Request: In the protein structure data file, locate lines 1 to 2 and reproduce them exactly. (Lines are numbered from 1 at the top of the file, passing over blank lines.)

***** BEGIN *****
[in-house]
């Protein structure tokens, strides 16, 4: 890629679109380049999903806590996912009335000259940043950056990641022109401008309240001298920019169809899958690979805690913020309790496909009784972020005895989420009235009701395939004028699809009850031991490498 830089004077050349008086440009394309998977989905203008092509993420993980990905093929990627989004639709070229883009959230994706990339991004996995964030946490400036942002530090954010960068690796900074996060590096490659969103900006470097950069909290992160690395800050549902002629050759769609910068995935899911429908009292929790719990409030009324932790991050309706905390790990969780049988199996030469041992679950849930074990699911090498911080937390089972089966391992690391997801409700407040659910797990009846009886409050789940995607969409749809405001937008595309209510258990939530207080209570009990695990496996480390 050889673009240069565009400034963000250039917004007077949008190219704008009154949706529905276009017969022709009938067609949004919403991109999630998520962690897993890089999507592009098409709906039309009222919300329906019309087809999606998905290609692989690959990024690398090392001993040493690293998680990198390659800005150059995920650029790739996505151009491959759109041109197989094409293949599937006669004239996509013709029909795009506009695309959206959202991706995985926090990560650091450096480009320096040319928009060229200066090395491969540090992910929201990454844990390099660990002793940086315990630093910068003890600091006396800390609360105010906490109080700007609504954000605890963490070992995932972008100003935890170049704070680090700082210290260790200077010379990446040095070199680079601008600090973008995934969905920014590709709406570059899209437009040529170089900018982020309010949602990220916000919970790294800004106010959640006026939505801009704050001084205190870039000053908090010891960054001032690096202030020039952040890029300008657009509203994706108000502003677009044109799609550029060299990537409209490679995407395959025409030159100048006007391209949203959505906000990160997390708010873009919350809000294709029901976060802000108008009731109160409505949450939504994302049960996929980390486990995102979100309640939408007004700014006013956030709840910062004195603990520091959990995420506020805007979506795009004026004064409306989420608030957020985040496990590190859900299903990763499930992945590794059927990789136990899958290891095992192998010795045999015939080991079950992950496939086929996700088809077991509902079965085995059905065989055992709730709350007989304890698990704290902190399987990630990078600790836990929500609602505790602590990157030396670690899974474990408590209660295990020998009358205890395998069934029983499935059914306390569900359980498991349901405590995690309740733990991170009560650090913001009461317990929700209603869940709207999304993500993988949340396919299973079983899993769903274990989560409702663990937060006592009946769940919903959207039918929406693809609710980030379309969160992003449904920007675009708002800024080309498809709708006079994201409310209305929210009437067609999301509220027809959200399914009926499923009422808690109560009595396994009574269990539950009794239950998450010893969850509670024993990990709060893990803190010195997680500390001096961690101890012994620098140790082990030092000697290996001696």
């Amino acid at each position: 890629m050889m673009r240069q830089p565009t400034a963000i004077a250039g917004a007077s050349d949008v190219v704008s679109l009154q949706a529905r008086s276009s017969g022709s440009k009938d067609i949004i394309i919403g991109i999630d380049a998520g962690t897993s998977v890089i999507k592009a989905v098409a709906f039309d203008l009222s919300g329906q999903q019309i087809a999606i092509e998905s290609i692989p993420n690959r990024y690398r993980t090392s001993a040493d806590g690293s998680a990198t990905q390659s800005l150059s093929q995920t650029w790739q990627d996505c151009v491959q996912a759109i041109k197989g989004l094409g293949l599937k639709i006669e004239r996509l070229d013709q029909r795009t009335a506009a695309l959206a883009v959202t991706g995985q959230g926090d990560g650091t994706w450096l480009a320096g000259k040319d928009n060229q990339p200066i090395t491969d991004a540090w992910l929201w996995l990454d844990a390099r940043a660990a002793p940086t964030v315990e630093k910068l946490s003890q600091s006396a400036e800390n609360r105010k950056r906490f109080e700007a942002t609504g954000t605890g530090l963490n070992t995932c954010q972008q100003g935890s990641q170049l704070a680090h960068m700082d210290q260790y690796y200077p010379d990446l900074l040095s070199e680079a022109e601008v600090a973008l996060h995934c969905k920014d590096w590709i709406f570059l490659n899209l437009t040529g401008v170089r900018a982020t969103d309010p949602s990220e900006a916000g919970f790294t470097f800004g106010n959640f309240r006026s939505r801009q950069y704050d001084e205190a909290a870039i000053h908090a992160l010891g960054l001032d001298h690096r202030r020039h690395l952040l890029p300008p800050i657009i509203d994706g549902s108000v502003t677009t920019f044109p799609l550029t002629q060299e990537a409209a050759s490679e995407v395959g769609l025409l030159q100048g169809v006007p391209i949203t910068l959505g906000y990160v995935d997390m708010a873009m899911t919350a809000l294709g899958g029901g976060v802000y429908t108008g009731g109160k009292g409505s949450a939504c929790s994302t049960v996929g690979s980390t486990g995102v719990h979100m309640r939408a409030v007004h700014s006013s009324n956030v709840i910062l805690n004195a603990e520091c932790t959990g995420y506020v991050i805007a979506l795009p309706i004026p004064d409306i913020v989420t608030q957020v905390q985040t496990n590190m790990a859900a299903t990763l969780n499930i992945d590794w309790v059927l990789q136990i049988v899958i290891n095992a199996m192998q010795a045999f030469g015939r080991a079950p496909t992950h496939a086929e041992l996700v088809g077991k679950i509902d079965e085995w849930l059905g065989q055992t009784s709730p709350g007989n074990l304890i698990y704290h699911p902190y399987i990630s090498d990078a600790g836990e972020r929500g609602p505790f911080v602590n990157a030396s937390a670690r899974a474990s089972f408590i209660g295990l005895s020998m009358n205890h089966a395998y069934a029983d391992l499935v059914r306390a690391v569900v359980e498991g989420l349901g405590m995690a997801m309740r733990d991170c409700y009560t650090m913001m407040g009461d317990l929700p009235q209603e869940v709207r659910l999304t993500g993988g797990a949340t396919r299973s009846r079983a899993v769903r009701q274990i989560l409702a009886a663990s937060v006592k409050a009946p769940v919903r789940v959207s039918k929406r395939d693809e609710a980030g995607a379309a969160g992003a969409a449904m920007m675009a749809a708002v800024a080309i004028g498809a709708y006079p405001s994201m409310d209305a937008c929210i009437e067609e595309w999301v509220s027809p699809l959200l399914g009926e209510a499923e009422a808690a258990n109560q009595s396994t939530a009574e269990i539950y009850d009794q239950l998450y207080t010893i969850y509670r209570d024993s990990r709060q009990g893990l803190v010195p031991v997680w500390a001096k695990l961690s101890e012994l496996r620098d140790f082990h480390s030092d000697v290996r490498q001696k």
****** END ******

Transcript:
[in-house]
């Protein structure tokens, strides 16, 4: 890629679109380049999903806590996912009335000259940043950056990641022109401008309240001298920019169809899958690979805690913020309790496909009784972020005895989420009235009701395939004028699809009850031991490498 830089004077050349008086440009394309998977989905203008092509993420993980990905093929990627989004639709070229883009959230994706990339991004996995964030946490400036942002530090954010960068690796900074996060590096490659969103900006470097950069909290992160690395800050549902002629050759769609910068995935899911429908009292929790719990409030009324932790991050309706905390790990969780049988199996030469041992679950849930074990699911090498911080937390089972089966391992690391997801409700407040659910797990009846009886409050789940995607969409749809405001937008595309209510258990939530207080209570009990695990496996480390 050889673009240069565009400034963000250039917004007077949008190219704008009154949706529905276009017969022709009938067609949004919403991109999630998520962690897993890089999507592009098409709906039309009222919300329906019309087809999606998905290609692989690959990024690398090392001993040493690293998680990198390659800005150059995920650029790739996505151009491959759109041109197989094409293949599937006669004239996509013709029909795009506009695309959206959202991706995985926090990560650091450096480009320096040319928009060229200066090395491969540090992910929201990454844990390099660990002793940086315990630093910068003890600091006396800390609360105010906490109080700007609504954000605890963490070992995932972008100003935890170049704070680090700082210290260790200077010379990446040095070199680079601008600090973008995934969905920014590709709406570059899209437009040529170089900018982020309010949602990220916000919970790294800004106010959640006026939505801009704050001084205190870039000053908090010891960054001032690096202030020039952040890029300008657009509203994706108000502003677009044109799609550029060299990537409209490679995407395959025409030159100048006007391209949203959505906000990160997390708010873009919350809000294709029901976060802000108008009731109160409505949450939504994302049960996929980390486990995102979100309640939408007004700014006013956030709840910062004195603990520091959990995420506020805007979506795009004026004064409306989420608030957020985040496990590190859900299903990763499930992945590794059927990789136990899958290891095992192998010795045999015939080991079950992950496939086929996700088809077991509902079965085995059905065989055992709730709350007989304890698990704290902190399987990630990078600790836990929500609602505790602590990157030396670690899974474990408590209660295990020998009358205890395998069934029983499935059914306390569900359980498991349901405590995690309740733990991170009560650090913001009461317990929700209603869940709207999304993500993988949340396919299973079983899993769903274990989560409702663990937060006592009946769940919903959207039918929406693809609710980030379309969160992003449904920007675009708002800024080309498809709708006079994201409310209305929210009437067609999301509220027809959200399914009926499923009422808690109560009595396994009574269990539950009794239950998450010893969850509670024993990990709060893990803190010195997680500390001096961690101890012994620098140790082990030092000697290996001696």